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Snapchat parent company Snap Inc. saw its total revenue drop by 7 percent to $989.6 million, falling within the company’s expectations but missing Wall Street’s consensus, as net losses shrunk by 9 percent to $328.7 million during the first quarter.
The tech and social platform last reported $1.3 billion in revenue and $288 million in net losses during the fourth quarter, with Snap CEO Evan Spiegel warning in January of “significant headwinds” that would continue to impact the company’s business. At the time, Snap forecasted it would see its Q1 revenue decline between 2 to 10 percent.
Snap’s first-quarter adjusted EBITDA also dropped down by 99 percent to $813,000, down from $64.5 million in 2022. And as a sign for what may come ahead, the company is declining to provide revenue or adjusted EBITDA guidance for the current quarter but said its “internal forecast” was for revenue to drop 6 percent to $1.04 billion during Q2, according to Snap’s investor letter.
On the platform side, daily active users for Snapchat grew by 15 percent year over year to reach 383 million, though growth in the North American region has remained flat for the past three quarters at 100 million. Spotlight, Snapchat’s short-form TikTok competitor, had an average of 350 million monthly active users during the first quarter, while total watch time grew by 170 percent year over year.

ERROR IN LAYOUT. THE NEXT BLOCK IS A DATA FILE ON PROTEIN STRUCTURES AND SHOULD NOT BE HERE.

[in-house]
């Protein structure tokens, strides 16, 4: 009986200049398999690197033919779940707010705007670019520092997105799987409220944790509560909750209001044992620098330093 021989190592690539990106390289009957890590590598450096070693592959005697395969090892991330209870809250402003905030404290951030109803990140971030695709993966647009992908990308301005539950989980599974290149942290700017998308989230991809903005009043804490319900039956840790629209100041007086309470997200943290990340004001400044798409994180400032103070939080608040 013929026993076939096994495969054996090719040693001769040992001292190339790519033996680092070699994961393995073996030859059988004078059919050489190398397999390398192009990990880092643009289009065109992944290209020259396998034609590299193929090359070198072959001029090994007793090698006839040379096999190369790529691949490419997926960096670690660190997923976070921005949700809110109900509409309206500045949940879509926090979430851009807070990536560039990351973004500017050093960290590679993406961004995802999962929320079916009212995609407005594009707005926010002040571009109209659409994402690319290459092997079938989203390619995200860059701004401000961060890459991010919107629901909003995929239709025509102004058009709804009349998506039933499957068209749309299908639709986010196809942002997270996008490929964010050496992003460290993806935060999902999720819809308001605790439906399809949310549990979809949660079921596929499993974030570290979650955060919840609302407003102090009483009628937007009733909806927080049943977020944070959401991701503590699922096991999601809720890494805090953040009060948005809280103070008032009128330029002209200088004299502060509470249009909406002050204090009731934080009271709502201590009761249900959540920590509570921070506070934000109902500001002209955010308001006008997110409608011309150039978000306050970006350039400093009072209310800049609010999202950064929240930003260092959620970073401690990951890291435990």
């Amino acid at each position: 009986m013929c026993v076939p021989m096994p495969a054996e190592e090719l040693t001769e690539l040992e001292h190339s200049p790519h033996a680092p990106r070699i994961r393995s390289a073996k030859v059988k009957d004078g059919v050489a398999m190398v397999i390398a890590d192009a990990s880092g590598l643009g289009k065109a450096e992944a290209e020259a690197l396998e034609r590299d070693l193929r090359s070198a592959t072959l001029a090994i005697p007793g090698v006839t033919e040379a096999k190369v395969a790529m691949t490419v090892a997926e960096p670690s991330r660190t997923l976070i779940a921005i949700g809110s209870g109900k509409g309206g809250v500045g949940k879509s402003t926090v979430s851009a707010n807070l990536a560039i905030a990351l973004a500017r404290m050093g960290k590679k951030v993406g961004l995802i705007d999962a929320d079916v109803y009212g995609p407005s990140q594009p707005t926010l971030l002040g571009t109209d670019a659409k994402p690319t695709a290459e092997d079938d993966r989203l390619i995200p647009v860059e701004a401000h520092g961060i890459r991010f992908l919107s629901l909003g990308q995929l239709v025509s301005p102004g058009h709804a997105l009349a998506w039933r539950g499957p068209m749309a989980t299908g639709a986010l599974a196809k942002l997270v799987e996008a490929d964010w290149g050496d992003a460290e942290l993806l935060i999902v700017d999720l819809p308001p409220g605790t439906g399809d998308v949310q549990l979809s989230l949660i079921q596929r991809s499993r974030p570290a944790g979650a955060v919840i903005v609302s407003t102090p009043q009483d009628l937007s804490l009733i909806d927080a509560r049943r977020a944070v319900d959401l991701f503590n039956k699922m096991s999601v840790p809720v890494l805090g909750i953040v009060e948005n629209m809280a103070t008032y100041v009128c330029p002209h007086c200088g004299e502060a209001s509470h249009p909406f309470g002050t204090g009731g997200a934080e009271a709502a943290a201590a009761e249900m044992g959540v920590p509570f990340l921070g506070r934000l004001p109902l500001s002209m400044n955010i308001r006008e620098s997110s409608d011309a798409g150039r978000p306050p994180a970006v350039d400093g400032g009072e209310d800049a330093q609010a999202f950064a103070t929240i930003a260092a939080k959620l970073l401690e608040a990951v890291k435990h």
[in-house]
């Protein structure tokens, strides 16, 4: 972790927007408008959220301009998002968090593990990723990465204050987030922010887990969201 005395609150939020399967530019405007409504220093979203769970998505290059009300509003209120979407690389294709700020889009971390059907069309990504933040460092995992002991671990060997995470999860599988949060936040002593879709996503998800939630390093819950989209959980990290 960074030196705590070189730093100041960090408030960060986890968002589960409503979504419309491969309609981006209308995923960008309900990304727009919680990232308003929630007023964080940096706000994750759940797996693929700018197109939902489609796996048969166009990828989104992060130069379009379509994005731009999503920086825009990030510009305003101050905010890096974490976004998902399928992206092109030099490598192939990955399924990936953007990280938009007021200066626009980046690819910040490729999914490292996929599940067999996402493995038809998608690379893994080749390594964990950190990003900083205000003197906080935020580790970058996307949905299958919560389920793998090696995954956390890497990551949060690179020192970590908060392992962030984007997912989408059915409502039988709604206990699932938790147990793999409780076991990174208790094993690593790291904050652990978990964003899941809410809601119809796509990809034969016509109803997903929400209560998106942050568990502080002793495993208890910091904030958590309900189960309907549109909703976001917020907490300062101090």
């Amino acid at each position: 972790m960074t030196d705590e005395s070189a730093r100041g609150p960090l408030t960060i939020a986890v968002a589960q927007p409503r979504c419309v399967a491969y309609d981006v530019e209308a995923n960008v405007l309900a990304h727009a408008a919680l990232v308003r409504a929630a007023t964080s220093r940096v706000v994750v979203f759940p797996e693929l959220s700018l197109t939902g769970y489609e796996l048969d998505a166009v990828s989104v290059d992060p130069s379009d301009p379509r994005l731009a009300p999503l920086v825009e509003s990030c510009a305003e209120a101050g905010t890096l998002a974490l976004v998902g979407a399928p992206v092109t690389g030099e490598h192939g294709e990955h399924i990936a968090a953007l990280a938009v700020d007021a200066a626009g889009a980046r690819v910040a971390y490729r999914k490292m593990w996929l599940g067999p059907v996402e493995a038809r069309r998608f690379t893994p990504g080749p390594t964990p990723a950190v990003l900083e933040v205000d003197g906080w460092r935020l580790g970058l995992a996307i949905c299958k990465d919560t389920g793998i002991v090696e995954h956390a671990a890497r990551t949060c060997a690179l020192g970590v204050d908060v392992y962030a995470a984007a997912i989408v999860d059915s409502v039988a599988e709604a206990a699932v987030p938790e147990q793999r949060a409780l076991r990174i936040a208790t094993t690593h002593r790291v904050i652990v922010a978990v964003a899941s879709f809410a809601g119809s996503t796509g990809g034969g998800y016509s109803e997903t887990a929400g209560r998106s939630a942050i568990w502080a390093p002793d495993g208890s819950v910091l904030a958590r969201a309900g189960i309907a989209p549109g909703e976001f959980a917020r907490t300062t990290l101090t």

“We are working to accelerate our revenue growth and we are using this opportunity to make significant improvements to our advertising platform to help drive increased return on investment for our advertising partners,” Spiegel said in announcing the Q1 results.
Though Snap is primarily an advertising-dependent business, the company has been expanding into subscriptions and B2B deals to provide additional streams of revenue. At Snap’s Partner Summit earlier this month, company executives said that Snapchat+, the subscription offering that costs $3.99 a month, now has more than 3 million subscribers. The company has also launched its AR Enterprise Services, a software as a service venture that provides merchants with augmented reality and artificial intelligence technology to help personalize their user experience and, in theory, drive more sales.
To encourage more creators to use Snapchat, the company also recently expanded the eligibility for its revenue sharing program that gives creators a cut of the revenue from ads placed between their public Stories. The company has not disclosed what the revenue split is, but Jim Shepherd, Snap’s director of global talent partnerships, told The Hollywood Reporter earlier this month that the program is “competitive” with others from platforms like YouTube.
And as part of Snap’s focus on AI, the company rolled out its ChatGPT-powered chatbot, My AI, to all users last week.
In a call with analysts, Snap CFO Derek Andersen said Snap’s investments into My AI and creator Stories monetization are “collectively expected to put downward pressure” on profitability in the “near term” but that they will generate revenue for the company down the road.
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